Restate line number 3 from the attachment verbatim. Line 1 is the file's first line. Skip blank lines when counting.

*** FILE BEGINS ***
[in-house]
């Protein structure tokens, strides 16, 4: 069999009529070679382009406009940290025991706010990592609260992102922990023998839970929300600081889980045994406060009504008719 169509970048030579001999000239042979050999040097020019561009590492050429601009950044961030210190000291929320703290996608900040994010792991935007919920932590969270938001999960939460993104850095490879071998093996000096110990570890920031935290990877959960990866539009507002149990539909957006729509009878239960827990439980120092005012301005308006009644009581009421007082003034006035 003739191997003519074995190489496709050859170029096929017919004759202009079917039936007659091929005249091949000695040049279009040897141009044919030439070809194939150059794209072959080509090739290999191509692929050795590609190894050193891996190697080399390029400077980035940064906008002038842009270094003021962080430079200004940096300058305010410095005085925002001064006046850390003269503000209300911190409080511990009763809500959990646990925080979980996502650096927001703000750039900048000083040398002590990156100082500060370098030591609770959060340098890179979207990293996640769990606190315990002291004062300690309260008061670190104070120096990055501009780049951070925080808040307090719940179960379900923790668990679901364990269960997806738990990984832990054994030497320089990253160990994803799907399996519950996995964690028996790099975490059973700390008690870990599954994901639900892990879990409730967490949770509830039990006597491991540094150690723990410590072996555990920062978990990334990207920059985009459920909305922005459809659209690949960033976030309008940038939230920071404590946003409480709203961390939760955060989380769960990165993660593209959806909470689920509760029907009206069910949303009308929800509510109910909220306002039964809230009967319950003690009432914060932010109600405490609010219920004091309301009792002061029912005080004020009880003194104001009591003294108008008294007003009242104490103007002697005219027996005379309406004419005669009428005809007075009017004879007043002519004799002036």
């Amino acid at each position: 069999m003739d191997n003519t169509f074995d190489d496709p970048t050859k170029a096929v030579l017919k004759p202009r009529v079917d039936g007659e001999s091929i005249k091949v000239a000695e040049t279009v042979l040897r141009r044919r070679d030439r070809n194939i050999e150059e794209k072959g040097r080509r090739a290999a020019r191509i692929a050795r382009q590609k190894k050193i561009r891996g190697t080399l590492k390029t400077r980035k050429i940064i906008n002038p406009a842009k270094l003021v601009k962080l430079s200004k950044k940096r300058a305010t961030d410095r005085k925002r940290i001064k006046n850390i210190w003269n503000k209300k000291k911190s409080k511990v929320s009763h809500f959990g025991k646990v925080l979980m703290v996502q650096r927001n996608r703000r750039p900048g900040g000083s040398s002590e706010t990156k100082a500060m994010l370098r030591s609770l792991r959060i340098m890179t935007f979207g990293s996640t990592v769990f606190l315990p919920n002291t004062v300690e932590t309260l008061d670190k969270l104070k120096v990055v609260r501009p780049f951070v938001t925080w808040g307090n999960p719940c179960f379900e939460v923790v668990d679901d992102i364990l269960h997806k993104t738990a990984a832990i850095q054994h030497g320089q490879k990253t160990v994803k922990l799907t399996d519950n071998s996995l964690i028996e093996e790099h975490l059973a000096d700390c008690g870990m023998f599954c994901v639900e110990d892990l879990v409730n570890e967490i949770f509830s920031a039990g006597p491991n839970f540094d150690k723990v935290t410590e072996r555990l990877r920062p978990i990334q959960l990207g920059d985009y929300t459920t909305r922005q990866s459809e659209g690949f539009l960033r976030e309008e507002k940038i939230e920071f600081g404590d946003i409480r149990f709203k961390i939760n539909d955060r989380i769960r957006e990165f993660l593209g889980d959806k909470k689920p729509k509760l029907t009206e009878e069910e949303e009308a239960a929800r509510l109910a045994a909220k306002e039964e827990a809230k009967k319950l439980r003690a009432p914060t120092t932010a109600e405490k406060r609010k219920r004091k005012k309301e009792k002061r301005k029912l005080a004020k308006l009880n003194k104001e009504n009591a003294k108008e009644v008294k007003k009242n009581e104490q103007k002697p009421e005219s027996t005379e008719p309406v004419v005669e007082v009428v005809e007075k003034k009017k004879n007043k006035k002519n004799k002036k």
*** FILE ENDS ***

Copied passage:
């Amino acid at each position: 069999m003739d191997n003519t169509f074995d190489d496709p970048t050859k170029a096929v030579l017919k004759p202009r009529v079917d039936g007659e001999s091929i005249k091949v000239a000695e040049t279009v042979l040897r141009r044919r070679d030439r070809n194939i050999e150059e794209k072959g040097r080509r090739a290999a020019r191509i692929a050795r382009q590609k190894k050193i561009r891996g190697t080399l590492k390029t400077r980035k050429i940064i906008n002038p406009a842009k270094l003021v601009k962080l430079s200004k950044k940096r300058a305010t961030d410095r005085k925002r940290i001064k006046n850390i210190w003269n503000k209300k000291k911190s409080k511990v929320s009763h809500f959990g025991k646990v925080l979980m703290v996502q650096r927001n996608r703000r750039p900048g900040g000083s040398s002590e706010t990156k100082a500060m994010l370098r030591s609770l792991r959060i340098m890179t935007f979207g990293s996640t990592v769990f606190l315990p919920n002291t004062v300690e932590t309260l008061d670190k969270l104070k120096v990055v609260r501009p780049f951070v938001t925080w808040g307090n999960p719940c179960f379900e939460v923790v668990d679901d992102i364990l269960h997806k993104t738990a990984a832990i850095q054994h030497g320089q490879k990253t160990v994803k922990l799907t399996d519950n071998s996995l964690i028996e093996e790099h975490l059973a000096d700390c008690g870990m023998f599954c994901v639900e110990d892990l879990v409730n570890e967490i949770f509830s920031a039990g006597p491991n839970f540094d150690k723990v935290t410590e072996r555990l990877r920062p978990i990334q959960l990207g920059d985009y929300t459920t909305r922005q990866s459809e659209g690949f539009l960033r976030e309008e507002k940038i939230e920071f600081g404590d946003i409480r149990f709203k961390i939760n539909d955060r989380i769960r957006e990165f993660l593209g889980d959806k909470k689920p729509k509760l029907t009206e009878e069910e949303e009308a239960a929800r509510l109910a045994a909220k306002e039964e827990a809230k009967k319950l439980r003690a009432p914060t120092t932010a109600e405490k406060r609010k219920r004091k005012k309301e009792k002061r301005k029912l005080a004020k308006l009880n003194k104001e009504n009591a003294k108008e009644v008294k007003k009242n009581e104490q103007k002697p009421e005219s027996t005379e008719p309406v004419v005669e007082v009428v005809e007075k003034k009017k004879n007043k006035k002519n004799k002036k």